An experiment was conducted to assess phonetic evidence for categorically distinct prosodic structures associated with two types of relative clauses in English. Non-restrictive relative clauses (NRRCs) and restrictive relative clauses (RRCs) have been argued to be typically produced with different prosodic phrase structures.
To test whether there is evidence for this, productions of the two relative clauses were elicited. A wide range of variation in speech rate was elicited by using a moving visual analogue which cued participants for rate variation. Acoustic and articulatory data were collected from twelve participants. We assessed whether the functional relations between speech rate and various phonetic measures at phrase boundaries differed by syntactic context. In addition, linear and sigmoidal models were fit to each of the articulatory and acoustic measures within each syntactic context, and the corrected Akaike Information Criterion (AICc) was used to determine whether the sigmoidal model provides a substantially better fit than the linear model.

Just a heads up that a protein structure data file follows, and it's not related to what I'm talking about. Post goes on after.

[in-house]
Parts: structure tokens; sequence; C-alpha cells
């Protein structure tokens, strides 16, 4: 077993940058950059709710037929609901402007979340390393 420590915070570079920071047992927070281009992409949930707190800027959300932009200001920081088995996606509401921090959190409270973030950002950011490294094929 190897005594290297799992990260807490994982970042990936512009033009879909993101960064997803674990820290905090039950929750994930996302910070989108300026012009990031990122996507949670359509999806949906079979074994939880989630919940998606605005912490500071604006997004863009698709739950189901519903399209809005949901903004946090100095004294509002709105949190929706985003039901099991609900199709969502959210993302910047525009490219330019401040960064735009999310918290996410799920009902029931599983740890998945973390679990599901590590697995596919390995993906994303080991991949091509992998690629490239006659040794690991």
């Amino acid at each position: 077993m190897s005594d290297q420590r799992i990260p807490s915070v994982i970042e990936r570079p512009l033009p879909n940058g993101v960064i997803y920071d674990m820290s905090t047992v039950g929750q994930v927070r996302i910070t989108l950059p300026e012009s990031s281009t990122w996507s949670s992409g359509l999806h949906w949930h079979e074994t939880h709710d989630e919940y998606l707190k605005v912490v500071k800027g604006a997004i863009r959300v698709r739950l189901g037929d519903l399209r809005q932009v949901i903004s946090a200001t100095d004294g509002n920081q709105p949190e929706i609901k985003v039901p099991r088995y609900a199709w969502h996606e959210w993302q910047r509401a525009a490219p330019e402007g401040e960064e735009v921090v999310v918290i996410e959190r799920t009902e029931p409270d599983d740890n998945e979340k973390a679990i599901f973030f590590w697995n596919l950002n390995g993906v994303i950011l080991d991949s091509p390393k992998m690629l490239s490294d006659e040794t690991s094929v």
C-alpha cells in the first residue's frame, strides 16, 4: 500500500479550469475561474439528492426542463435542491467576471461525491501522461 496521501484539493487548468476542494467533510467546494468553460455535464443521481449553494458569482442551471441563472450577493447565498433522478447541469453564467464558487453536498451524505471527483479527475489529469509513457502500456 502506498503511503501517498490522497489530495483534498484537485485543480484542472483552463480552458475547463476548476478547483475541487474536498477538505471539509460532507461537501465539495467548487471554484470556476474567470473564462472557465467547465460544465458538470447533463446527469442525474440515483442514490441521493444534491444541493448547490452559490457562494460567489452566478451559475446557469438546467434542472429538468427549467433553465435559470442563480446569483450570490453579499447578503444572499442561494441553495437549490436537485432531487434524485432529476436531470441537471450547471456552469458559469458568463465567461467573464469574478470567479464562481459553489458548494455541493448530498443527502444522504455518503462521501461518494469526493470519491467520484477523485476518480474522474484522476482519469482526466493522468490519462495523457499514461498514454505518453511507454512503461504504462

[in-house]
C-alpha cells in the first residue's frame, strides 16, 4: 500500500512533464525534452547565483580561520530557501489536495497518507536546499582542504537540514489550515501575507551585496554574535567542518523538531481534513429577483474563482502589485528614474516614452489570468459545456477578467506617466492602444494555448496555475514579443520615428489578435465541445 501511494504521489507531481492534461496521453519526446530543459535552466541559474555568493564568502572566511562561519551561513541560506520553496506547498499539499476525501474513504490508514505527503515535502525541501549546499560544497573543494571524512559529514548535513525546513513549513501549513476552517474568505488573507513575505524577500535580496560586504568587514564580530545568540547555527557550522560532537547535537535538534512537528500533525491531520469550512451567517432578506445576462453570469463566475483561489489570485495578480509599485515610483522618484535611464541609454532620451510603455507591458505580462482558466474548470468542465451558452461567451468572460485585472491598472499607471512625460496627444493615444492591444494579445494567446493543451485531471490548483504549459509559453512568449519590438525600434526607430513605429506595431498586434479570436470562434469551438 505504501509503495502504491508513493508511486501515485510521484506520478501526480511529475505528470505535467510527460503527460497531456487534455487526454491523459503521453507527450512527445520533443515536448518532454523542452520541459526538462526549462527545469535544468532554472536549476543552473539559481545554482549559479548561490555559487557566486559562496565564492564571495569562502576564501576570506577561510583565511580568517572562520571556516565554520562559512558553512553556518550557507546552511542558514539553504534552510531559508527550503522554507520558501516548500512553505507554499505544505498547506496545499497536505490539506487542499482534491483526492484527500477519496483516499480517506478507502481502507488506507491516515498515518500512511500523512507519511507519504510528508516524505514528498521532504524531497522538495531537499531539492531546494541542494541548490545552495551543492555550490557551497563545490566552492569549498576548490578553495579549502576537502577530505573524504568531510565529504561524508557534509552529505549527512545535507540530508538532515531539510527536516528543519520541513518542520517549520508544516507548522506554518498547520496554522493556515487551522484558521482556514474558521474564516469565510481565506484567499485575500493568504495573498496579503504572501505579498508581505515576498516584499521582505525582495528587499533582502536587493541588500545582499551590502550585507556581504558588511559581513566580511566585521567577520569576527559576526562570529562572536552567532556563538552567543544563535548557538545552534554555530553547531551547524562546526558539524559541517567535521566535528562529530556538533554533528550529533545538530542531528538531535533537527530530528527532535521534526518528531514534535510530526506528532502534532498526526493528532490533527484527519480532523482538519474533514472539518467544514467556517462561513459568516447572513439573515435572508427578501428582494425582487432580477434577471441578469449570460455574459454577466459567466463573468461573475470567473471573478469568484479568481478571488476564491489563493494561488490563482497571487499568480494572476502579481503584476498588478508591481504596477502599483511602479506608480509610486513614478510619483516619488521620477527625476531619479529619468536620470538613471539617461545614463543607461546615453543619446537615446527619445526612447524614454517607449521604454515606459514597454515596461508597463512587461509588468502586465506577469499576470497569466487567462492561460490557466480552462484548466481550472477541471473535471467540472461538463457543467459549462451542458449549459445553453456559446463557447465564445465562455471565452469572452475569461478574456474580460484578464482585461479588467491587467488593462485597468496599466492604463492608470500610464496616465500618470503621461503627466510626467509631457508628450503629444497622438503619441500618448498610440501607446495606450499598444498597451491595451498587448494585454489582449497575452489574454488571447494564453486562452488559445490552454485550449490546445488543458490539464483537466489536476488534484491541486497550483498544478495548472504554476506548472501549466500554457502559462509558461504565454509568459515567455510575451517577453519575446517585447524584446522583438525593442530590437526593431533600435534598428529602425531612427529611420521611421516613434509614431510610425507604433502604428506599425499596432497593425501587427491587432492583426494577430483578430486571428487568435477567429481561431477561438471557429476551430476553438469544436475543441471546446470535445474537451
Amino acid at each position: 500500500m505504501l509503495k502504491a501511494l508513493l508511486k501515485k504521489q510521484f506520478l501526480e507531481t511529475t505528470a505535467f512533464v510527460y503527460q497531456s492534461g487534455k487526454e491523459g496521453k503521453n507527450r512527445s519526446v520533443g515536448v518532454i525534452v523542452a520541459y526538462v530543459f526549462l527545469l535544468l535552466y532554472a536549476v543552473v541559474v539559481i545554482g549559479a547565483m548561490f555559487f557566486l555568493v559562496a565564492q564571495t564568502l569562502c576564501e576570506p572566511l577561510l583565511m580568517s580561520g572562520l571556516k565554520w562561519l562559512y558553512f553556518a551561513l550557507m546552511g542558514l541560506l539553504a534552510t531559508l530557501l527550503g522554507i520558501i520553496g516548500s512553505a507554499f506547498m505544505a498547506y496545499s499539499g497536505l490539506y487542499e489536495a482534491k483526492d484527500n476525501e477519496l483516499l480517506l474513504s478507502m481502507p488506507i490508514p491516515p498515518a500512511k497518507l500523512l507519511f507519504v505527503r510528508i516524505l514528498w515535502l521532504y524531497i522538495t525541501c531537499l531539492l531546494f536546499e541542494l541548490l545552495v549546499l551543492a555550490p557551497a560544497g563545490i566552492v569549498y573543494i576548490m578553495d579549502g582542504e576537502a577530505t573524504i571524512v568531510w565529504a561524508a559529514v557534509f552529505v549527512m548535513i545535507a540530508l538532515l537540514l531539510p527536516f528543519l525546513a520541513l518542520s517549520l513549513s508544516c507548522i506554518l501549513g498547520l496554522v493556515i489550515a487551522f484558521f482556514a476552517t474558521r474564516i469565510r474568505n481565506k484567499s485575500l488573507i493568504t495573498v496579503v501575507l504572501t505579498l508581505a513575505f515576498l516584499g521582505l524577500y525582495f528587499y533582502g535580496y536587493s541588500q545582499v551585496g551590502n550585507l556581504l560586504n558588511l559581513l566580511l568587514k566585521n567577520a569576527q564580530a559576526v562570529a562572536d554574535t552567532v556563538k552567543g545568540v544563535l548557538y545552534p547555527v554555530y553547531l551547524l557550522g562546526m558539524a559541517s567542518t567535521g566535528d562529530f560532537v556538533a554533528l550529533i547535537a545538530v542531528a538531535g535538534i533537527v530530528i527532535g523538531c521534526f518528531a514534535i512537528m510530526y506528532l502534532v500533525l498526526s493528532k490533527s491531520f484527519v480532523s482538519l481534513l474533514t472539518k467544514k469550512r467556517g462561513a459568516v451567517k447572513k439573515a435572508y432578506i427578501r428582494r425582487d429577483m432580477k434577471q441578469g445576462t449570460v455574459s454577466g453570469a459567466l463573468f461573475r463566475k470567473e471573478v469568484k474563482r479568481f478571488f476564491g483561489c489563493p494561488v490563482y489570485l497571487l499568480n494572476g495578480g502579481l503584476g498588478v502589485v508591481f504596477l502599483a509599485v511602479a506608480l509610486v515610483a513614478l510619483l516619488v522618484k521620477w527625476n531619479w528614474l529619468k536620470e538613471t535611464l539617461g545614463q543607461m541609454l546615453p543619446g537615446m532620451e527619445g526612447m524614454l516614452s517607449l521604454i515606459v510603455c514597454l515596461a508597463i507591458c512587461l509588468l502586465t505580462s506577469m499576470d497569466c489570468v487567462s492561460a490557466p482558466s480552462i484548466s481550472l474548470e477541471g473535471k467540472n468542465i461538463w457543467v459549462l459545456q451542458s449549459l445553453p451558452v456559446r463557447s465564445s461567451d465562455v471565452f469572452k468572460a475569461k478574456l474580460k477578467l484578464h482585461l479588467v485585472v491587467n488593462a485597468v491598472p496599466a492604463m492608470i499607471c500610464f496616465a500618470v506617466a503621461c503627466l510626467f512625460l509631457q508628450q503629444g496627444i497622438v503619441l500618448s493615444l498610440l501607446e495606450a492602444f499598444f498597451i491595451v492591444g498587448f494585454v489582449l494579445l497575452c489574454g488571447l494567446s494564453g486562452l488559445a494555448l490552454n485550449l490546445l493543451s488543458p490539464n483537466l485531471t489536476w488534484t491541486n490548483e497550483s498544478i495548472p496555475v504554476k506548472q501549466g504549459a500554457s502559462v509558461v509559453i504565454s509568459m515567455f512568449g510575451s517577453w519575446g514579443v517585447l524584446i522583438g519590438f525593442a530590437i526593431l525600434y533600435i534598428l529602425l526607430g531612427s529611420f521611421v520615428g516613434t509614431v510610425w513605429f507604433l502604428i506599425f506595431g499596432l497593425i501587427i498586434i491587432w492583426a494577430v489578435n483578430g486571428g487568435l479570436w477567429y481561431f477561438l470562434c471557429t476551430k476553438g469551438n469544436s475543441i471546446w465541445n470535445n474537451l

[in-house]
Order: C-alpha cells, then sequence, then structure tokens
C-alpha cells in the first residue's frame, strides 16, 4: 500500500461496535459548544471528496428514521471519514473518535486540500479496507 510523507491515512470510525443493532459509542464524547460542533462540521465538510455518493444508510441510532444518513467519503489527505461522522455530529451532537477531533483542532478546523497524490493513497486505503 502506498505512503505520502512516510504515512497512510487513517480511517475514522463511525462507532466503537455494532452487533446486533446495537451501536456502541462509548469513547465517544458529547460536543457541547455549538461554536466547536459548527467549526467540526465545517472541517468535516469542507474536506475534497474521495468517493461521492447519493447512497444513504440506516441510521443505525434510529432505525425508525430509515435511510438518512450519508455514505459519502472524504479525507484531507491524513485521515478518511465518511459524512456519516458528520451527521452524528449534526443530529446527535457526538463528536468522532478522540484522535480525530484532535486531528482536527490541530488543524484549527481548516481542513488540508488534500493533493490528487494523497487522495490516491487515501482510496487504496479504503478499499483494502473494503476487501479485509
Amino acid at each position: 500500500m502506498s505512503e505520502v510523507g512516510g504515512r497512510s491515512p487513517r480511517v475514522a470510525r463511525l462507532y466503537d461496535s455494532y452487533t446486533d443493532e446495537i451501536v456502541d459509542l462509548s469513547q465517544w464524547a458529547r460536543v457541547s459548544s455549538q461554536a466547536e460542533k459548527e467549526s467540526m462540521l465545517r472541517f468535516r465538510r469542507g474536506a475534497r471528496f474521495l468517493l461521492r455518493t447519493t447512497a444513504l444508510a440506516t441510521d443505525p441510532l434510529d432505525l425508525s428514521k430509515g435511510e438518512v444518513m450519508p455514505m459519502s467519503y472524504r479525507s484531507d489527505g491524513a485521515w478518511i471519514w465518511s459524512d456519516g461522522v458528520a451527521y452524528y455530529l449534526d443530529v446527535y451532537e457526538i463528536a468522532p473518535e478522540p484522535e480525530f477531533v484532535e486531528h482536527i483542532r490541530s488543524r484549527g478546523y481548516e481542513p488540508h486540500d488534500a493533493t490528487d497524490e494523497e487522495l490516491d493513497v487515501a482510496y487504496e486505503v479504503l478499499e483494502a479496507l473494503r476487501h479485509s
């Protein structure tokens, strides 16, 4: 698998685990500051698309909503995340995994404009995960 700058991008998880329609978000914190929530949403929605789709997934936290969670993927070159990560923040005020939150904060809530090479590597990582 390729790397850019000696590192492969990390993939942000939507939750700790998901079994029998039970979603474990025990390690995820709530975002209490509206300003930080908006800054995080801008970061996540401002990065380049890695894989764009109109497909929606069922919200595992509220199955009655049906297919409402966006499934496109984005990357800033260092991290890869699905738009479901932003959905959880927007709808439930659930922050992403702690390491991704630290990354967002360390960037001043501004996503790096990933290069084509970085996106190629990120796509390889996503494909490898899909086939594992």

Although most of the phonetic measures showed a significant difference between the two syntactic structures, which provides some evidence for distinct prosodic categories, the non-linearity analyses in both structures showed weak evidence for categorical variation in prosodic structure.